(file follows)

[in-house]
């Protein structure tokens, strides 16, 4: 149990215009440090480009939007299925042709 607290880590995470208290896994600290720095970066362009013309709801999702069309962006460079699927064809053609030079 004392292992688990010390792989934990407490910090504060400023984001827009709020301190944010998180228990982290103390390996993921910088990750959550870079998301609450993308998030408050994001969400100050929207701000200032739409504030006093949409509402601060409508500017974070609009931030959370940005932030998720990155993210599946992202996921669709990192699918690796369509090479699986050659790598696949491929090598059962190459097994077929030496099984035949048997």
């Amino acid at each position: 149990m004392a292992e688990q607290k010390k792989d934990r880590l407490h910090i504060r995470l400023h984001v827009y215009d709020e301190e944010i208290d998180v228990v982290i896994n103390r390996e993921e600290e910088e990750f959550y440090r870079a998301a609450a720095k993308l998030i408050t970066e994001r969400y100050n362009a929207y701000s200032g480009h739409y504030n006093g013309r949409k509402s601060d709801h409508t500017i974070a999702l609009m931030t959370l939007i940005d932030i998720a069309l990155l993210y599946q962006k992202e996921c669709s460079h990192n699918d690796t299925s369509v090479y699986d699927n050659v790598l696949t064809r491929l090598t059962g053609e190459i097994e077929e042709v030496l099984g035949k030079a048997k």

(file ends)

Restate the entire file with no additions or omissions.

[in-house]
């Protein structure tokens, strides 16, 4: 149990215009440090480009939007299925042709 607290880590995470208290896994600290720095970066362009013309709801999702069309962006460079699927064809053609030079 004392292992688990010390792989934990407490910090504060400023984001827009709020301190944010998180228990982290103390390996993921910088990750959550870079998301609450993308998030408050994001969400100050929207701000200032739409504030006093949409509402601060409508500017974070609009931030959370940005932030998720990155993210599946992202996921669709990192699918690796369509090479699986050659790598696949491929090598059962190459097994077929030496099984035949048997």
């Amino acid at each position: 149990m004392a292992e688990q607290k010390k792989d934990r880590l407490h910090i504060r995470l400023h984001v827009y215009d709020e301190e944010i208290d998180v228990v982290i896994n103390r390996e993921e600290e910088e990750f959550y440090r870079a998301a609450a720095k993308l998030i408050t970066e994001r969400y100050n362009a929207y701000s200032g480009h739409y504030n006093g013309r949409k509402s601060d709801h409508t500017i974070a999702l609009m931030t959370l939007i940005d932030i998720a069309l990155l993210y599946q962006k992202e996921c669709s460079h990192n699918d690796t299925s369509v090479y699986d699927n050659v790598l696949t064809r491929l090598t059962g053609e190459i097994e077929e042709v030496l099984g035949k030079a048997k």